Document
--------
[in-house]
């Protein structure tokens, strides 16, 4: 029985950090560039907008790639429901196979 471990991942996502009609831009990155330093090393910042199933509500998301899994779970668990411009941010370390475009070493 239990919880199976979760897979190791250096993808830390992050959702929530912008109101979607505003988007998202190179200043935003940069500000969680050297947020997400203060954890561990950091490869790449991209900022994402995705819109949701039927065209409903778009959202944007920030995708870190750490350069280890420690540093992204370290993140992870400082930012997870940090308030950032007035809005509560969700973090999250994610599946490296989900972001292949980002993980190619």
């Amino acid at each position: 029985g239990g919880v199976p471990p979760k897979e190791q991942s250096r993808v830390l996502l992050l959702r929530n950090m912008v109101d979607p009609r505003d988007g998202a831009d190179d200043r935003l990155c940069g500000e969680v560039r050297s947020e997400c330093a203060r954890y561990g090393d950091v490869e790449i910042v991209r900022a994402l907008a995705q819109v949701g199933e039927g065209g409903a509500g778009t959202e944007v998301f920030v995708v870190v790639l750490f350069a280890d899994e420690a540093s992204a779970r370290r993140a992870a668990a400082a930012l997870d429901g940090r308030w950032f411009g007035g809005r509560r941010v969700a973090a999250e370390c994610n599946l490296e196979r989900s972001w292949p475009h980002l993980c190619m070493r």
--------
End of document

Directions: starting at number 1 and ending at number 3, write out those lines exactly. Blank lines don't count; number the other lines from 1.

[in-house]
């Protein structure tokens, strides 16, 4: 029985950090560039907008790639429901196979 471990991942996502009609831009990155330093090393910042199933509500998301899994779970668990411009941010370390475009070493 239990919880199976979760897979190791250096993808830390992050959702929530912008109101979607505003988007998202190179200043935003940069500000969680050297947020997400203060954890561990950091490869790449991209900022994402995705819109949701039927065209409903778009959202944007920030995708870190750490350069280890420690540093992204370290993140992870400082930012997870940090308030950032007035809005509560969700973090999250994610599946490296989900972001292949980002993980190619």
């Amino acid at each position: 029985g239990g919880v199976p471990p979760k897979e190791q991942s250096r993808v830390l996502l992050l959702r929530n950090m912008v109101d979607p009609r505003d988007g998202a831009d190179d200043r935003l990155c940069g500000e969680v560039r050297s947020e997400c330093a203060r954890y561990g090393d950091v490869e790449i910042v991209r900022a994402l907008a995705q819109v949701g199933e039927g065209g409903a509500g778009t959202e944007v998301f920030v995708v870190v790639l750490f350069a280890d899994e420690a540093s992204a779970r370290r993140a992870a668990a400082a930012l997870d429901g940090r308030w950032f411009g007035g809005r509560r941010v969700a973090a999250e370390c994610n599946l490296e196979r989900s972001w292949p475009h980002l993980c190619m070493r």